How to staff your trade show booth

Trade Show Booth Staffing Guide

You’ve booked your exhibitor space, ordered your booth banners and gathered your giveaways. There’s just one element missing: You still need to put together the team who will staff your trade show. Choosing the right people to staff your booth—and training them properly—can make or break your trade show success. Here are the five main trade show booth staffing roles you need to know, plus tips for training your staff.

Trade Show Booth Staffing Roles

There are five main roles that every trade show booth staffing plan should have, though some people may be able to serve in multiple roles at a small booth. The five essential trade show staffing positions are:

Hosts

Hosts are usually the first people who interact with attendees when they visit your booth. Hosts welcome visitors, get them registered and (if the booth is large enough) give them the lay of the land and point out areas of interest. First impressions are very important, especially in a crowded and competitive trade show environment, so choose your hosts wisely!

Presenters

Presenters give live demonstrations of your product or service and make sure that any videos or slides in the exhibit keep running smoothly. While they may not be trained sales staff (that’s a separate role), they are knowledgeable about what your company has to offer and willing to answer questions that attendees may have.

Crowd Gatherers

Crowd gatherers act as hosts in their own way, but work outside the booth, welcoming people at aisles and corners and directing them to your booth. Many crowd gatherers also hand out informational flyers or small promotional giveaway items to help incentivize people to visit the booth.

Activity Coordinators

Activity coordinators oversee trade show booth games, manage raffles and contests and make sure that winners get their prizes. If your booth is small enough, another person on this list (likely a host) might also be able to serve as an activity coordinator, but larger booths need separate roles.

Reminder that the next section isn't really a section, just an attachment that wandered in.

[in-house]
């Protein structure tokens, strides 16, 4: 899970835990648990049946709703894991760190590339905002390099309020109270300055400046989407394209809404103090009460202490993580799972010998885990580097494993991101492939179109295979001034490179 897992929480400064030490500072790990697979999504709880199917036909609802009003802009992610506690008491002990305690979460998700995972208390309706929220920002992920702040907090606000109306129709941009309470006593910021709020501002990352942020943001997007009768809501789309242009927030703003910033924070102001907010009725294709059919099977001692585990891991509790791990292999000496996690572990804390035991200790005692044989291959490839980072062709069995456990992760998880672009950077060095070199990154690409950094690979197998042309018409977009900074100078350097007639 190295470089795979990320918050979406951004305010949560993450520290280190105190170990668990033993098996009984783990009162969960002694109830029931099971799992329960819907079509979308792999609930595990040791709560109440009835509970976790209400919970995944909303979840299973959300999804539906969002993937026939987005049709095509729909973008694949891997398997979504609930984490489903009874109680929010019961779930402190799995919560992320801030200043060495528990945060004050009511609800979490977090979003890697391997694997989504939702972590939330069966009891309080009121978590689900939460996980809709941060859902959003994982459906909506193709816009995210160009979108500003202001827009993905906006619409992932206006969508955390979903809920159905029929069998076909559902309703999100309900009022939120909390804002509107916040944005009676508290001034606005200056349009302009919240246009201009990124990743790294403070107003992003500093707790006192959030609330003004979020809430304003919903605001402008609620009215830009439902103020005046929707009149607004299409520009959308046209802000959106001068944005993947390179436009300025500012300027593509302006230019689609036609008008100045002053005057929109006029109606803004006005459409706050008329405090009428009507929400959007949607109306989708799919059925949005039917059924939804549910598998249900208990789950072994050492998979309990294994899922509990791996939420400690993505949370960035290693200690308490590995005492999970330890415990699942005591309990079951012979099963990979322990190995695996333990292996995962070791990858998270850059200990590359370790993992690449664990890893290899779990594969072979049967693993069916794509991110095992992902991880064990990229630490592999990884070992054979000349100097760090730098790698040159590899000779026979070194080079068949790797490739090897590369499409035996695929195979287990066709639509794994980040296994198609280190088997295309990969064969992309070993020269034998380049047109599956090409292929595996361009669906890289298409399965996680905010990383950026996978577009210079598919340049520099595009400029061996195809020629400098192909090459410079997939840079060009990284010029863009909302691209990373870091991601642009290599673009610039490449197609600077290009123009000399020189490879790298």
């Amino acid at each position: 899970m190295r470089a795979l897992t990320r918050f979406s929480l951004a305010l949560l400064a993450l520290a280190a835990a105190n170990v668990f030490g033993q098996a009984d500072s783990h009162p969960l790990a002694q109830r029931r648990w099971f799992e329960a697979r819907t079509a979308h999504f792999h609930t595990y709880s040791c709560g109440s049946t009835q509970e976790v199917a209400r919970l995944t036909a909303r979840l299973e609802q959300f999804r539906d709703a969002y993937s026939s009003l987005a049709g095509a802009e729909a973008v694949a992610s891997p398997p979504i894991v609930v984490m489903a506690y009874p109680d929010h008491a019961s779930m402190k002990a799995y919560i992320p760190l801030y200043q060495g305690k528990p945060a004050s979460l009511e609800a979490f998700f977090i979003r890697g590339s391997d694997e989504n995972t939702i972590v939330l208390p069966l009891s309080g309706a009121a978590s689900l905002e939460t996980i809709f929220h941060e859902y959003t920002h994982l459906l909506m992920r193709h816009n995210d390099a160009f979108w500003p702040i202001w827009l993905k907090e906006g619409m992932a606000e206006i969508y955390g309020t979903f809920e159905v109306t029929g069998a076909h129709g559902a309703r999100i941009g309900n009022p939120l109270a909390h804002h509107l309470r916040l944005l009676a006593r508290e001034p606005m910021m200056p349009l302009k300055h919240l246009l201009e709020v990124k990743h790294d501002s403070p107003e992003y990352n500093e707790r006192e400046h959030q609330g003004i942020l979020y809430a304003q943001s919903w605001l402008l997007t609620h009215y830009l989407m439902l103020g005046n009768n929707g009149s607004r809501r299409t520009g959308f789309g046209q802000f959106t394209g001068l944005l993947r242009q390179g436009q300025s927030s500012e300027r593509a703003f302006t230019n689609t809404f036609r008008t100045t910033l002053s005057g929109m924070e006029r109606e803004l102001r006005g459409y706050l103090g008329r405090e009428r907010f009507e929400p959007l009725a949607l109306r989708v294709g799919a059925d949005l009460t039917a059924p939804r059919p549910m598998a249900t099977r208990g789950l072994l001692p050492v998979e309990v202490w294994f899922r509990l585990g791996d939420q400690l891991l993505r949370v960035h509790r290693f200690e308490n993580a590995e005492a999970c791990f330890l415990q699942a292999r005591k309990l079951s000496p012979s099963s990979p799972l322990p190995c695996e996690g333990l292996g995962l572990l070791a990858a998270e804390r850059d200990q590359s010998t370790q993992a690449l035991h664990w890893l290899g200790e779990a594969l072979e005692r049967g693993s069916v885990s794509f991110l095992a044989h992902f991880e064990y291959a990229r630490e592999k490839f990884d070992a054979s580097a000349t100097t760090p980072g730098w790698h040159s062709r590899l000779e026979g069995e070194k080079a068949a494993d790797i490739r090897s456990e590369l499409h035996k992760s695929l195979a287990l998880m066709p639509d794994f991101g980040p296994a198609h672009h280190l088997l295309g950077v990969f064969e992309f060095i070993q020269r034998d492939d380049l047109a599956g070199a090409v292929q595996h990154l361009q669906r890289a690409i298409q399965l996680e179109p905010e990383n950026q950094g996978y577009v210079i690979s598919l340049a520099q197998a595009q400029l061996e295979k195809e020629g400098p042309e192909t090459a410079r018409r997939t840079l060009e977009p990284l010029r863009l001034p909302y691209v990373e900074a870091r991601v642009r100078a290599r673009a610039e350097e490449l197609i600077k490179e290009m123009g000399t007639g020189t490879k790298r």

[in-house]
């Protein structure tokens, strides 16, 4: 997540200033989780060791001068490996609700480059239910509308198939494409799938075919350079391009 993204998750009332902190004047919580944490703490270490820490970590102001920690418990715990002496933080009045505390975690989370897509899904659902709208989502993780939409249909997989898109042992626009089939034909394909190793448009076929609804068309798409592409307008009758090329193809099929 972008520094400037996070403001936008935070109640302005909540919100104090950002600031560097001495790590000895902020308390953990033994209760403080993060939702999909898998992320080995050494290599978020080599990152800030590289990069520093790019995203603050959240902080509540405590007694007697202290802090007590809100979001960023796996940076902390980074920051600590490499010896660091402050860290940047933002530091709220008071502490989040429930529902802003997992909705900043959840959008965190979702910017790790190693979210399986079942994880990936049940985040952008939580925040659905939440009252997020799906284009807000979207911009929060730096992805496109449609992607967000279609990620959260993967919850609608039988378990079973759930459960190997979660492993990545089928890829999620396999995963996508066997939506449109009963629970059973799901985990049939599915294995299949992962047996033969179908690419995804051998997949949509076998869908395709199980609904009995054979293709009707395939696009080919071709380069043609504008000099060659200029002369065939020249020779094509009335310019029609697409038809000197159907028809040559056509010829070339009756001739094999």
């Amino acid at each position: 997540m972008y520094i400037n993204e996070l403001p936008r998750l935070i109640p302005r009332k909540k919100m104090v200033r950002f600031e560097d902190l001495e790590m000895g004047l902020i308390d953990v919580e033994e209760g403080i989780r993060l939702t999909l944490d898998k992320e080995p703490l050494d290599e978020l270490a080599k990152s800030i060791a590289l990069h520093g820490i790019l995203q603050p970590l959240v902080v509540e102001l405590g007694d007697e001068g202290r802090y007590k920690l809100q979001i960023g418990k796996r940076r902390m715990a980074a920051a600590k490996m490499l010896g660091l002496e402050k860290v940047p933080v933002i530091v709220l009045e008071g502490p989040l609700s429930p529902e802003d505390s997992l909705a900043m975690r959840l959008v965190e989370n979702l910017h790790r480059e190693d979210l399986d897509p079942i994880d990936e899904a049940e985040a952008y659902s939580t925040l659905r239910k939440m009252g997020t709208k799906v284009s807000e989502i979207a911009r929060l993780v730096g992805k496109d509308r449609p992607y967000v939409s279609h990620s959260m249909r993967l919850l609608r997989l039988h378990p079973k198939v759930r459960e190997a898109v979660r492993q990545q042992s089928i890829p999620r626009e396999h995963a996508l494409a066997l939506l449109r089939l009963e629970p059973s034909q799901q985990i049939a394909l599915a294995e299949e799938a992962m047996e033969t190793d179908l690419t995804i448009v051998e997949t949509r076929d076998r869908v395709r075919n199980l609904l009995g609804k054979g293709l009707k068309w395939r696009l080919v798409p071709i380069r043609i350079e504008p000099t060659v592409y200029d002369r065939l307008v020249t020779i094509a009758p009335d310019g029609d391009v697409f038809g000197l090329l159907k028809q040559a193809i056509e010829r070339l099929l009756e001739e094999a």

Salespeople

Salespeople are experts at pitching your products, qualifying attendees and gathering leads for follow-up (and sometimes closing a sale right on the trade show floor!). They often tag team with other roles listed here, so you might have an activity coordinator and a salesperson staffing a trade show booth game, for example.

Trade Show Booth Staffing Tips

Knowing the right trade show roles is only half the battle. You also have to train the people in those positions. Here are our top tips for training your trade show booth staff:

  1. Start planning for your staffing needs at least three months in advance. Ask your top choices if they’d be willing to attend the event and have them block off their calendars so no one accidentally schedules a vacation during the trade show.

  2. Even though your trade show staff should each have a designated role, they should all be cross-trained so one of them can step in if someone else needs to use the bathroom, eat lunch or take an important phone call. Everyone should be trained on basic sales skills as well as the products and services you’ll be selling at the booth.

  3. No matter what roles they have, talk to staff about having an open and friendly demeanor. They shouldn’t walk around with their arms crossed or leave their backs turned to the aisle—that kind of body language is pretty unwelcoming. A simple smile and a polite “hello” go a long way in creating a welcoming trade show experience for attendees.

  4. Set grooming standards for all of your trade show booth staff. Also communicate criteria for dressing. Do this in advance so people have time to shop for additional clothes if necessary. If you’re ordering custom apparel for staff to wear at the booth, involving them in the selection process is a nice way to get buy-in.

  5. Role playing isn’t just for Dungeons & Dragons fans. It can be a really helpful training tool for your staff. Assign each person a role and have them act out common trade show scenarios, such as dealing with an unqualified visitor or a disruptive attendee.

  6. Set goals for the team and each individual so expectations are clear. Talk about how many visitors you’d like to get, how many presentations you want to give, how many custom notebooks you need to give away—whatever criteria you use to judge the ROI of the event.

Now you’re equipped with the tools you need to staff your next trade show booth the right way. Good luck, and we wish you the best of success!

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